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    Senate issues special statement on Duncan Campbell Scott honorary degree

    University ‘deeply regrets’ honor bestowed in 1939.

    Queen's University Senate voted in favour of issuing a Special Statement concerning the Honorary Doctor of Laws Degree conferred on Duncan Campbell Scott by Queen’s University in 1939.  The vote occurred at the regular meeting of Senate on April 18, 2023, following a motion put forward by its Honorary Degrees Committee.

    Under its Policy on Revocation of or Special Statements Concerning an Honorary Degree, which was approved in March 2022, the university does not revoke honorary degrees from deceased recipients, rather, it issues a special statement that “…requires that the university work to reconcile its actions, beliefs, and values of the past with its current place in the fabric of Canadian society, and to acknowledge the role that Queen’s has played over time in shaping that fabric.”

    Scott was a Canadian poet, writer, and civil servant who served as the deputy superintendent of the federal Department of Indian Affairs from 1913 until 1932. He was involved in both Treaty 9 (also known as the James Bay Treaty), and the operation and expansion of the Indian Residential School System

    The special statement, reads in part that: “In light of the harms Duncan Campbell Scott perpetrated on Indigenous peoples in his role as a treaty negotiator and deputy superintendent of Indian Affairs from 1913-1932, Queen’s University deeply regrets the honour we bestowed upon him and recognizes that we must live with the dishonor of having honored him. It is a stain on our reputation that cannot be washed away.”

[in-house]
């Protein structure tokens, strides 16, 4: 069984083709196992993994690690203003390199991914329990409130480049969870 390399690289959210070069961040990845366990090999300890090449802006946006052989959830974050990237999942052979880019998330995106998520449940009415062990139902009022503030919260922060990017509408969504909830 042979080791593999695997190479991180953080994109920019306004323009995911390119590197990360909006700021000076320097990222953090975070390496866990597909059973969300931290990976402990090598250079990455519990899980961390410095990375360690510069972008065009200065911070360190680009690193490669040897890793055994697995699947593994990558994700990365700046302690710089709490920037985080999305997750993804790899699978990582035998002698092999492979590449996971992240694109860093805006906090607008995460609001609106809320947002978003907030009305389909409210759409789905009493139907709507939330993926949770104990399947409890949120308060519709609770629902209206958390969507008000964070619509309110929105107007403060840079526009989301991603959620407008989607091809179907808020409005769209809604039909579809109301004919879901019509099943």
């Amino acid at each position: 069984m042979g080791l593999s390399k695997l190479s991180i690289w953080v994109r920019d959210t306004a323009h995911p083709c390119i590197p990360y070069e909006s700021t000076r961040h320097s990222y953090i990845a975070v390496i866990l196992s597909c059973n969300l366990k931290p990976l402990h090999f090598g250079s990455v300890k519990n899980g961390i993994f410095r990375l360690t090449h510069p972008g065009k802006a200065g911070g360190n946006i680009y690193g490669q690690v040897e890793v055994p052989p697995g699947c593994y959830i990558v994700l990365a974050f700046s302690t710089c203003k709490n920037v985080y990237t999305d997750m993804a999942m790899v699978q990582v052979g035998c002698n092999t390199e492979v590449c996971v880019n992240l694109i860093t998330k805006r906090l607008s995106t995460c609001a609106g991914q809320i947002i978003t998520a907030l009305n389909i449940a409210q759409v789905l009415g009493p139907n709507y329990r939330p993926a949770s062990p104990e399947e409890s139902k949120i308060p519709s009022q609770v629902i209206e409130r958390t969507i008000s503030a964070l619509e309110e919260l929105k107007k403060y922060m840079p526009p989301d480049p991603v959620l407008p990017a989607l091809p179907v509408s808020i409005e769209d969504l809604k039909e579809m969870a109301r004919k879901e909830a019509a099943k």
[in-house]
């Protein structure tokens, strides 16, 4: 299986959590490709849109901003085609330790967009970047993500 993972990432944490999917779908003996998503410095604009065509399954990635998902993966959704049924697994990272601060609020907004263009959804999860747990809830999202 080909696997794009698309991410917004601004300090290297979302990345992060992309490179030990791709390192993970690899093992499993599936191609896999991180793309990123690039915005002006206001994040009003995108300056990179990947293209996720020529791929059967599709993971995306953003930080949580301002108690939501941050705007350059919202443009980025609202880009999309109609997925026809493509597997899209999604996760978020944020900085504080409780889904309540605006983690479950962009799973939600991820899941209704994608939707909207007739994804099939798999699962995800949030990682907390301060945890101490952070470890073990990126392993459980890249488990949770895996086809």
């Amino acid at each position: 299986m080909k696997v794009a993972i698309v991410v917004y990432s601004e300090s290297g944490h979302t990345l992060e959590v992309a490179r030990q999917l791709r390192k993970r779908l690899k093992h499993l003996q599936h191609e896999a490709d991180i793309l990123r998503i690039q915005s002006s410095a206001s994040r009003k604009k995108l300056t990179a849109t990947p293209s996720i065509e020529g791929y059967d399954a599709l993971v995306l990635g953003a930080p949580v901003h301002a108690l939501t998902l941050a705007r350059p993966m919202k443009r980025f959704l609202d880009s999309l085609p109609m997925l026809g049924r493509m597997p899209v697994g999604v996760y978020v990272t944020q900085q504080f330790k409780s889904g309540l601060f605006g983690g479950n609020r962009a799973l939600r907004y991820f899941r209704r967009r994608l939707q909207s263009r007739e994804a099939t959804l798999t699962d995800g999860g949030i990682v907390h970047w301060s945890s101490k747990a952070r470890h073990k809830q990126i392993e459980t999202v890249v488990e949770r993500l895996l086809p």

The special statement has been read into the record at Senate, and will also be reflected online both on the Duncan Campbell Scott Honorary Degree Subcommittee webpage and on the list of Honorary Degree recipients stewarded by the Office of the University Registrar.

    Calls for a review of Scott’s honorary degree began in late 2021 and early 2022. An Honorary Degree Subcommittee to Review the Honorary Degree of Duncan Campbell Scott was struck in the fall of 2022. The subcommittee was composed of Nathan Brinklow (Chair), Ali Akbari (student), Kandice Baptiste (staff), Owen Crawford-Lem (Rector/student), Petra Fachinger (faculty), Willa Henry (University Council), Susan Korba (staff), Lea Trotman (Queen's University Alumni Association), and Mark Walters (Dean).

    The recommendation to issue the special statement was made after careful consideration and consultation with the Office of Indigenous Initiatives, the Four Directions Indigenous Student Centre, and other members of the Queen’s community. The subcommittee brought their recommendation to the Senate Honorary Degrees Committee at the end of March.

    Queen’s developed its policy to provide guidance and clarity around the process to properly and fairly consider any request to examine the past award of an honorary degree. This is the first honorary degree reviewed under the 2022 policy. The university has only revoked one honorary degree from a living recipient – former Burmese/Myanmar leader Aung San Suu Kyi – since it began awarding them in 1872.